4.01 – Kylin Hill, RB, Mississippi State

Analyst: Ray Ray Marz (@RayRayMarz)
Rationale:
Hill improved as a runner in each full college season, averaging 24 targets and 20 catches in 2018-19 and living in a non-sexy, mid-7.0-ish average College Target Share zone. Also, drawing 29 targets in three games last year before opting out is impressive no matter what scheme you’re playing in. There’s room for him to more than return value at the 4.01.

4.02 – Jaret Patterson, RB, Buffalo

Analyst: Neil Dutton (@ndutton13)
Rationale:
3,884 rushing yards and 52 touchdowns in his three seasons with Bulls makes Patterson someone to consider at this stage in the draft. Granted, I’d prefer it if he had caught more passes. He had just 20 receptions in 32 college games, including ZERO in 2020.

4.03 – Dazz Newsome, WR, North Carolina

Analyst: Cory Pereira (@FF_Guitarist)
Rationale:
Newsome is a QB-friendly slot target and one of the best YAC receivers in this class.

4.04 – Marlon Williams, WR, UCF

Analyst: Casey Gruarin (@casey_g14)
Rationale:
Williams has great size at 6-0 and 215-pounds, had 71 receptions in only eight games this past season, and his lack of early career production can be attributed to sharing a field with Gabriel Davis.

4.05 – Rhamondre Stevenson, RB, Oklahoma

Analyst: Edward DeLauter (@FF_itigator)
Rationale:
Why draft Najee Harris in the first when you can get the dollar store version of Harris in the fourth?

4.06 – Khalil Herbert, RB, Virginia Tech

Analyst: Matt Dunleavy (@mrkong90)
Rationale:
Herbert displayed impressive vision and burst during his breakout season with Virginia Tech and has the potential to be a lead back if drafted to the right team.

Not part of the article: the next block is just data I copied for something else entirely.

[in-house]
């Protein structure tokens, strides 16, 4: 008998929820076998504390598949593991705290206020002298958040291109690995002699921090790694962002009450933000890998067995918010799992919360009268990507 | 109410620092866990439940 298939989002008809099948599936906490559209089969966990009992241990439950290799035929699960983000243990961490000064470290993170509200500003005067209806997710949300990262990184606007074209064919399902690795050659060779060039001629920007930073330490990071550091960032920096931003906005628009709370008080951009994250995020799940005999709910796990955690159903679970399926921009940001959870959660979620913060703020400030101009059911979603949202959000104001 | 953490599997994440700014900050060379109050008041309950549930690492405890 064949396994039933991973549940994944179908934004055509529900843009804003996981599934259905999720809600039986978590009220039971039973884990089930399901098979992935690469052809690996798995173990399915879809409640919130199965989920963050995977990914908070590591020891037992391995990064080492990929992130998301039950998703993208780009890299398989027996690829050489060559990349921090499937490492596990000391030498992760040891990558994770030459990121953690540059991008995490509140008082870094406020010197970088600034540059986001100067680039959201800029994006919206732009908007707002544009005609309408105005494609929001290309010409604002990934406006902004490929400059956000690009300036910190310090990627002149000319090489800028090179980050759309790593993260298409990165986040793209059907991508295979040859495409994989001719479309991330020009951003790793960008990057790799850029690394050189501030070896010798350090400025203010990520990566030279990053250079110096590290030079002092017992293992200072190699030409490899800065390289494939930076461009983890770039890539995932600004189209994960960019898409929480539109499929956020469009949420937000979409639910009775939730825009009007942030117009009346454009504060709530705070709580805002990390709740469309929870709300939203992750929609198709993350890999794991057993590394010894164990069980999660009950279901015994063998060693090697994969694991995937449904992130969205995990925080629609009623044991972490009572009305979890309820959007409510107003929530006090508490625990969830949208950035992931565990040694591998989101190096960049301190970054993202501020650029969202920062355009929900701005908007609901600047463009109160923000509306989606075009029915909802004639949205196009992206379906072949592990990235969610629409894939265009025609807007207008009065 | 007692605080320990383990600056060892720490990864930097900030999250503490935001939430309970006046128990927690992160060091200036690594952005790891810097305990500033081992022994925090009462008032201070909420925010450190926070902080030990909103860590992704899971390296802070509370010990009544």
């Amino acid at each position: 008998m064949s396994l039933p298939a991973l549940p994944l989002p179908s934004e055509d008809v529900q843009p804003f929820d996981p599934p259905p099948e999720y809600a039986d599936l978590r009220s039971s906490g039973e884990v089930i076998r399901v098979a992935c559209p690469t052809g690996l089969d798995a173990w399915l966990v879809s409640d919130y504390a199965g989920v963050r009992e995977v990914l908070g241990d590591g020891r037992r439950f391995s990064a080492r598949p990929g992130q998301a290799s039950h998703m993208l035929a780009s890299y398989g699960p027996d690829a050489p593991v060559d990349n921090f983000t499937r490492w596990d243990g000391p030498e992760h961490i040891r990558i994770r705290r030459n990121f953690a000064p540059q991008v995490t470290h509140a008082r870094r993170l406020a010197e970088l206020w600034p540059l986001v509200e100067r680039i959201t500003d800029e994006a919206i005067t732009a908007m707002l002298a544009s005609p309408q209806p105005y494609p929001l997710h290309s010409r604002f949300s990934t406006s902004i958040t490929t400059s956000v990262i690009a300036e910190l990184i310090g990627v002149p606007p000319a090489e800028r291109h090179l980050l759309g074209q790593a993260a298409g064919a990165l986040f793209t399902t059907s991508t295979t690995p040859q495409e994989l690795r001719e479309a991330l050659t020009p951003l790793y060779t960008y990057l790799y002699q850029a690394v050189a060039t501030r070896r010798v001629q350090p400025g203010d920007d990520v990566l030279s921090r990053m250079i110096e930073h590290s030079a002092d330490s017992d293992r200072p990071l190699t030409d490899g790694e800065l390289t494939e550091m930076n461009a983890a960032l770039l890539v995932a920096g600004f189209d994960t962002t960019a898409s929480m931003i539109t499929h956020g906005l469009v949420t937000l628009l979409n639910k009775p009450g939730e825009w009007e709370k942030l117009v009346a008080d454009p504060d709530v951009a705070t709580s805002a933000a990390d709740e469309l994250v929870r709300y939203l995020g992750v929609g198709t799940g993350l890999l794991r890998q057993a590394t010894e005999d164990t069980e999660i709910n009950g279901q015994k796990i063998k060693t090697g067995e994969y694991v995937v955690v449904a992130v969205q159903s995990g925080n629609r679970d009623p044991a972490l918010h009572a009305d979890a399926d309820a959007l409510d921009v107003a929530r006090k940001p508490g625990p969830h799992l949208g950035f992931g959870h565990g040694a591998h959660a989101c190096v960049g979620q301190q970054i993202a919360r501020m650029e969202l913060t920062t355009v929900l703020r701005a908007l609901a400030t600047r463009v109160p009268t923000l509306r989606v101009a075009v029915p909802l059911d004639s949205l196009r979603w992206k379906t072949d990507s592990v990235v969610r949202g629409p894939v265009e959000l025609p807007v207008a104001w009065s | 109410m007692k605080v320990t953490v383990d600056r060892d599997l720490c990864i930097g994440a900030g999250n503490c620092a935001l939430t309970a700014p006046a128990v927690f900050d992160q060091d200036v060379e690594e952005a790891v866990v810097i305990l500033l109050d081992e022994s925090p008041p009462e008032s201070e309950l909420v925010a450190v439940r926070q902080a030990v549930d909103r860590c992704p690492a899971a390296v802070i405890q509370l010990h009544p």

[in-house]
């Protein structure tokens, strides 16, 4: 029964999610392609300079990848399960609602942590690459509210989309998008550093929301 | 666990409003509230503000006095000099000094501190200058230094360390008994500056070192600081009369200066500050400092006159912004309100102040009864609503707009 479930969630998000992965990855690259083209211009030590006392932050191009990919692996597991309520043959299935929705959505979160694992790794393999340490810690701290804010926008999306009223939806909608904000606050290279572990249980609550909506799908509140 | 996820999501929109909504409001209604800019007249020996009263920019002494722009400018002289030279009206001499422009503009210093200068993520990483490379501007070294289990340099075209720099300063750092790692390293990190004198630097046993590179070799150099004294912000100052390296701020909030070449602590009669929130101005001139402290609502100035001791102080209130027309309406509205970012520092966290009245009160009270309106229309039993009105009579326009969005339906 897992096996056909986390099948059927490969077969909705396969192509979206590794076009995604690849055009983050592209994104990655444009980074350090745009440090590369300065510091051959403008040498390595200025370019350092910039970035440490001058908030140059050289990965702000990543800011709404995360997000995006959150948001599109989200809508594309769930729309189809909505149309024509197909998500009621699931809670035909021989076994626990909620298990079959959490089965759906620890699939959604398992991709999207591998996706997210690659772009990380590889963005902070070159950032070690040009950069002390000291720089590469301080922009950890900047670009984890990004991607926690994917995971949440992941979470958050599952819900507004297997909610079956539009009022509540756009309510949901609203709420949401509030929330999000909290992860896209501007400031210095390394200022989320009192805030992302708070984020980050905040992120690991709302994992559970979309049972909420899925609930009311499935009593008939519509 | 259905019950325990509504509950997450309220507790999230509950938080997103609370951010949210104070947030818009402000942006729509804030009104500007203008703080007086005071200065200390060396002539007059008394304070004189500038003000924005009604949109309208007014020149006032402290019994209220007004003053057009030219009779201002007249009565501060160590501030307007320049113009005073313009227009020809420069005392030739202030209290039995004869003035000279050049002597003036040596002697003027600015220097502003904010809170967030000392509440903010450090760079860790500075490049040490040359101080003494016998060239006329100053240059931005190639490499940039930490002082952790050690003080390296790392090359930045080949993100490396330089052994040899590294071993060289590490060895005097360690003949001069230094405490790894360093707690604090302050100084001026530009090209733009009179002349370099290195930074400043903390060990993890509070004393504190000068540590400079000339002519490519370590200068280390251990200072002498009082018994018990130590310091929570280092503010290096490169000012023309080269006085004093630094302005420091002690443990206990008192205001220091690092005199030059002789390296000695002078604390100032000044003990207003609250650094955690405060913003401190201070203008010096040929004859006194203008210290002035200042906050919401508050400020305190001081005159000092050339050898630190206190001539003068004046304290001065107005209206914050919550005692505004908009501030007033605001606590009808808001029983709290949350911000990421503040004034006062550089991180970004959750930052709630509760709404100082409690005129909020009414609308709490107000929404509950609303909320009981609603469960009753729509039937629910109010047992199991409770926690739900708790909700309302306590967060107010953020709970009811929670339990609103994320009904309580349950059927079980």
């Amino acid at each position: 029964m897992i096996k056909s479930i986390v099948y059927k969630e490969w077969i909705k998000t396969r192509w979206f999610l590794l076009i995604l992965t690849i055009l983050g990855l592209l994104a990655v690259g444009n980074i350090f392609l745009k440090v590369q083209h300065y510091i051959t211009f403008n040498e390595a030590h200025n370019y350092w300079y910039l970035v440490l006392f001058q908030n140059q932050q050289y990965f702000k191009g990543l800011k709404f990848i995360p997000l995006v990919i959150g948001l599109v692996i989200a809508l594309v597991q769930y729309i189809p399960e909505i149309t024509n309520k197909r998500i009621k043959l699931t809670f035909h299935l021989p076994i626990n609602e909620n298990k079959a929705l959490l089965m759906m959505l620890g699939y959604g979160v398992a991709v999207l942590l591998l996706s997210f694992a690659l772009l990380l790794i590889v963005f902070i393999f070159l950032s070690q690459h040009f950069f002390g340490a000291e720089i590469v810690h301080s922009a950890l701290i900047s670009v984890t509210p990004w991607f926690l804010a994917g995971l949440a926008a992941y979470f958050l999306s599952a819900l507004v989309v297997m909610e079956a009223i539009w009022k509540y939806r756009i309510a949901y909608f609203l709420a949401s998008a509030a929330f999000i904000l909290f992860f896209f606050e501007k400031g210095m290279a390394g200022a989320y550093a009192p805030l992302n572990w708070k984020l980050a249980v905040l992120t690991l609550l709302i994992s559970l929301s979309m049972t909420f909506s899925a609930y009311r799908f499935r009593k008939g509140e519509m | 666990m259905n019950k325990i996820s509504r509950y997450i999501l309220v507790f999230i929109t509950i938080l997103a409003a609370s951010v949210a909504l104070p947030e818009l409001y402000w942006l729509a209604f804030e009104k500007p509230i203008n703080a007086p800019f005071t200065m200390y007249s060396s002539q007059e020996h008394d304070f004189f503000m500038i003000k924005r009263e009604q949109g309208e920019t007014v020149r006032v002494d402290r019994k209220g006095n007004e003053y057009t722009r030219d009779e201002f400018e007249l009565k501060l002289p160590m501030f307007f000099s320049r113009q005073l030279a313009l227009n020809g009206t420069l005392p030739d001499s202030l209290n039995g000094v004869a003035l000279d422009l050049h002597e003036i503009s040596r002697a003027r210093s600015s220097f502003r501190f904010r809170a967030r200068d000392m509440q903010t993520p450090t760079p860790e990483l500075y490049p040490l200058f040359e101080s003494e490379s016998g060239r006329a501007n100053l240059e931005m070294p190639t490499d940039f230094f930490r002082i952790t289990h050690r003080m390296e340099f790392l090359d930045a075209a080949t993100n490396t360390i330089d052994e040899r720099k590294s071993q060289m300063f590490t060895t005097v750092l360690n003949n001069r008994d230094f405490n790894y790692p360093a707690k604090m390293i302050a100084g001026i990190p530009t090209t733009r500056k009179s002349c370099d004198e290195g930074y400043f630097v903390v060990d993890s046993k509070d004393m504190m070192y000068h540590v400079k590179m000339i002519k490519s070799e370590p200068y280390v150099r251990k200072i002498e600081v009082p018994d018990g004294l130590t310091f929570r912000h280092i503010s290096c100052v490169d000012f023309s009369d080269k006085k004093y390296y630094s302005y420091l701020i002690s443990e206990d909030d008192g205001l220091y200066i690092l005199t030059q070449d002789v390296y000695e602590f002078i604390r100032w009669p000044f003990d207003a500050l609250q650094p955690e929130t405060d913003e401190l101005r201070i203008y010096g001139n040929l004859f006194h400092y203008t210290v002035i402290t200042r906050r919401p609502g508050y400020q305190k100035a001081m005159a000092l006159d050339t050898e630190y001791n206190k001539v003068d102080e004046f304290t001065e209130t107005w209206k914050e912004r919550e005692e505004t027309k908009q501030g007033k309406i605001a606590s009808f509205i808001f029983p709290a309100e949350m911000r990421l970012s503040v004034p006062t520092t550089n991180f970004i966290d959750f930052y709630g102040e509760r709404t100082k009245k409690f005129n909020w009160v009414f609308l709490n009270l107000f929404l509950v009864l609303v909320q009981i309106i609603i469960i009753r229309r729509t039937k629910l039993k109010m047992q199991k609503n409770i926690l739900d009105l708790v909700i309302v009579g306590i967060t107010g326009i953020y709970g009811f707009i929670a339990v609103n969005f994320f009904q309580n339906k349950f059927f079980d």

4.07 – Larry Rountree, RB, Missouri

Analyst: Nick Tabs (@NTabs33)
Rationale:
Rountree took a dip in production after his sophomore season that could have more to do with circumstance than skill.

4.08 – Warren Jackson, WR, Colorado State

Analyst: Garrison Mindrup (@GarrisonMindrup)
Rationale:
Big-bodied receiver that comes from a school where receivers have proved they can play at the next level.

4.09 – Jaelon Darden, WR, North Texas

Analyst: Michael Schmidt (@iknowguacsextra)
Rationale:
Size isn’t ideal, but at this point I’ll take a shot on this dynamic player who scored a TD seemingly on every other catch this year.

4.10 – Sage Surratt, WR, Wake Forest

Analyst: Corbin Young (@corbin_young21)
Rationale:
Big-bodied receiver that doesn’t get much separation, but uses his body to box out defensive backs. He can make tough catches and is a potentially solid red zone threat with his size and physicality.

4.11 – Jalen Tolbert, WR, South Alabama

Analyst: Lane Mitchell (@LaneMitchell96)
Rationale:
This small school wide receiver checks a lot of boxes. His Breakout Age, College Dominator Rating, and College Target Share are all above the 50th-percentile. If he can get draft capital in the third to fifth round range, I see a lot of upside.

4.12 – Demetric Felton, WR, UCLA

Analyst: Cody Carpentier (@CarpentierNFL)
Rationale:
A weapon – Tarik Cohen do-it-all type. Great value here.

Round 4 Takeaways

Who invited these Breakout Finder guys with their deep sleepers like Dazz Newsome? I’ve at least heard of Warren Jackson. That may be mainly due to our friends from The Undroppables, but we are in the dart throw/get your guy range of rookie drafts after all. Which means there will likely be some players that you don’t see in every mock going around here. Jalen Tolbert comes to mind. Basically, there’s no shortage of potential flag-plant players in this rookie class.

Demetric Felton was among the biggest fallers between the RU vs. RW rookie mock and this one, dropping from 3.12 to the final pick of the fourth. Where he went in this one is more in line with where we have him placed in our rookie rankings. A RB/WR hybrid type player with ability in the return game, there’s always room players of this ilk to carve out roles in the NFL.

5.01 – D’Wayne Eskridge, WR, Western Michigan

Analyst: Ray Ray Marz (@RayRayMarz)
Rationale:
In every Underworld mock currently taking place (editors note: this pick was made on Friday 2/26), Eskridge has gone in a different round in each. In two Superflex/TE Premium leagues, he went in the third and fourth round. In the only other single QB mock (the Underworld vs RosterWatch main event), he went at 2.05. At this point in the draft, this is purely a value play.

5.02 – Hunter Long, TE, Boston College

Analyst: Neil Dutton (@ndutton13)